Fighting tinnitus and the Ménière syndrome
Defined by the British tinnitus association as a ringing, whistling, buzzing and humming in the ears and/or head without any external source it has been a bit of an ailment for me for over a year now. It all started a few years back when I started to get presumably viral related Ménière syndrome attacks. They appeared about once or twice a year and got worse towards the end - the last one “flattened” me for about 12h with a few days recovery after that. Ménière syndrome are more or less severe attacks of vertigo , severe tinnitus, nausea with no hearing loss . There are probably more definitions around so please bare with me. The ones I described are the most obvious.
After the last attack I had in April 2008 I was left with persistent undulating tinnitus. It wasn’t as severe as during the Ménière’s attack but it was very unsettling. After a few weeks it was still there and it slowly got me worrying. Whent to see my GP who referred me to a ENT (Ear nose and throat ) specialist in Carmarthen . Since then I have been there for a few visits and also had a CT scan a couple MRI scans and various tests performed on me, much to my frustration at times.
I was told that the tinnitus is not going to be permanent and that it is due, in my case, to fluid build-up in the inner ear, however this was more of a presumption than a definitive diagnosis.The best thing I was advised to do was to get used to the sound (while I have it) and to not get frustrated or depressed by it.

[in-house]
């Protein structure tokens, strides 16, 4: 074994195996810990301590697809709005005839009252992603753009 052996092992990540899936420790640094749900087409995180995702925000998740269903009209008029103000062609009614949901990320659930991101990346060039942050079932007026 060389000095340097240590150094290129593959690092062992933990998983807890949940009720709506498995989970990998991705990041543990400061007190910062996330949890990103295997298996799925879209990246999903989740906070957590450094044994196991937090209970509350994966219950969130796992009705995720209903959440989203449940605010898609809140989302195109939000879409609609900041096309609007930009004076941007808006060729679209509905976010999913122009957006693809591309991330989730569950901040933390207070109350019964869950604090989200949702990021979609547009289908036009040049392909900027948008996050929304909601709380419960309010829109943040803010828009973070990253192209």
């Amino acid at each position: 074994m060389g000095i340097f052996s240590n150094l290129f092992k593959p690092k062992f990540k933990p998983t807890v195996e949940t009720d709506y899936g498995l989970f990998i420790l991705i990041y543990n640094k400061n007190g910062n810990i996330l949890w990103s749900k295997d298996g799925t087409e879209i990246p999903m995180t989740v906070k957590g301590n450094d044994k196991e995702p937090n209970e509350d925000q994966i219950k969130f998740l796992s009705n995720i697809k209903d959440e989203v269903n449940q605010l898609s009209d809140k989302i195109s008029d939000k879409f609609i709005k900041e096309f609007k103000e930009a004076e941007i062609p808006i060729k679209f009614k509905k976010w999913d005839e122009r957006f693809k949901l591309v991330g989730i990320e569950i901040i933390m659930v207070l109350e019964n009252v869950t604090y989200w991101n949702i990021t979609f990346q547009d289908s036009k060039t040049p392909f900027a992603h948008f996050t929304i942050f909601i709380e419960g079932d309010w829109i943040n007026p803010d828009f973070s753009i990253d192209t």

The times, when you usually hear it the mos,t is in the evening and morning. This also includes during the night if you happen to wake up. At the beginning the tinnitus was so bad that I was waking up just from it. Going back to sleep after that was quite a job. The resulting insomnia can cause much more severe problems and I hope they weren’t that bad with me.
I was told to visit the RNID website to get more information on how to help myself. The best way is to listen to sounds that are similar to the tinnitus sound in frequency with the aim to “drown out” the tinnitus sound. It is also important not to put the therapeutic music on to loud so it is distracting in itself and also not to quiet as to not have any affect at all. There are various “pillow” speakers available to buy but I wanted something a bit more practical. I already had all my CD collection in digital form and loaded up on my 160 GB iPod Classic . So I found it impractical to start buying special players with special speakers for this purpose. I wanted to buy something I could use for other purposes, for example to wake me up in the morning. I also wanted something that would turn itself off after x number of minutes so the sound playing won’t be going on all through the night.
I found a very good solution in the form of a product called Chronos iDock from a company called Pure. Pure is a British company that makes cutting edge audio equipment. The Chronos iDock is a FM and DAB radio with an iPod docking ability on the top of the box. It also has a sleep button that shuts down the device after 15, 30, 45, 60 or 90 minutes. The DAB system proved to be a special blessing as there was a radio station that was test transmitting some great Birdsong natural sounds. Unfortunately this test transmission stopped on June 1st 2009.
This brings me to the songs themselves. I would advise to stay away from iTunes ’s DRM afflicted music downloads and go for Amazon’s MP3 website. Unfortunately this is not available to other countries - the last time I heard it was only available in the UK :-(